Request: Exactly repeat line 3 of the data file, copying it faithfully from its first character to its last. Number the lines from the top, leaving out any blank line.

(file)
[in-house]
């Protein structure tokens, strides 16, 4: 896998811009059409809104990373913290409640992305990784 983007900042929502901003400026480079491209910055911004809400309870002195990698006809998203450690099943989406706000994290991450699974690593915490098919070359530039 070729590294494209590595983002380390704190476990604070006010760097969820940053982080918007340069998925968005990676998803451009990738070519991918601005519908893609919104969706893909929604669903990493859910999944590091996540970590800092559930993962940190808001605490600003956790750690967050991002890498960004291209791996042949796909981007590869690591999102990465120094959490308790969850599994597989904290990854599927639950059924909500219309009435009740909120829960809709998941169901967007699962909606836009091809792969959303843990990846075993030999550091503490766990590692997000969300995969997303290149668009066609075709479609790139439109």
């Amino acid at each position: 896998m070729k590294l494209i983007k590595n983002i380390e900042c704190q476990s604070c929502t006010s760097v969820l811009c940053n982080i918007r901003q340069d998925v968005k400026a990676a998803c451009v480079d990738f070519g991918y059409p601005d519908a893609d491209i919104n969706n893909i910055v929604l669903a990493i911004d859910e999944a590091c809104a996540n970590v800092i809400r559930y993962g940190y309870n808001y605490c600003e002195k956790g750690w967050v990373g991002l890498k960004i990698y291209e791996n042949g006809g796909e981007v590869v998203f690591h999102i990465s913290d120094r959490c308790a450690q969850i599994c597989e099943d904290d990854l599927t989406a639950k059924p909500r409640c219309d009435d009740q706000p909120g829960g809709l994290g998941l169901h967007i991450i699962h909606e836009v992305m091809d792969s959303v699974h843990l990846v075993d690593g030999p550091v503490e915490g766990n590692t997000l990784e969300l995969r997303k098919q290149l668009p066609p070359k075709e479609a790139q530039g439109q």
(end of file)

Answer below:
């Amino acid at each position: 896998m070729k590294l494209i983007k590595n983002i380390e900042c704190q476990s604070c929502t006010s760097v969820l811009c940053n982080i918007r901003q340069d998925v968005k400026a990676a998803c451009v480079d990738f070519g991918y059409p601005d519908a893609d491209i919104n969706n893909i910055v929604l669903a990493i911004d859910e999944a590091c809104a996540n970590v800092i809400r559930y993962g940190y309870n808001y605490c600003e002195k956790g750690w967050v990373g991002l890498k960004i990698y291209e791996n042949g006809g796909e981007v590869v998203f690591h999102i990465s913290d120094r959490c308790a450690q969850i599994c597989e099943d904290d990854l599927t989406a639950k059924p909500r409640c219309d009435d009740q706000p909120g829960g809709l994290g998941l169901h967007i991450i699962h909606e836009v992305m091809d792969s959303v699974h843990l990846v075993d690593g030999p550091v503490e915490g766990n590692t997000l990784e969300l995969r997303k098919q290149l668009p066609p070359k075709e479609a790139q530039g439109q």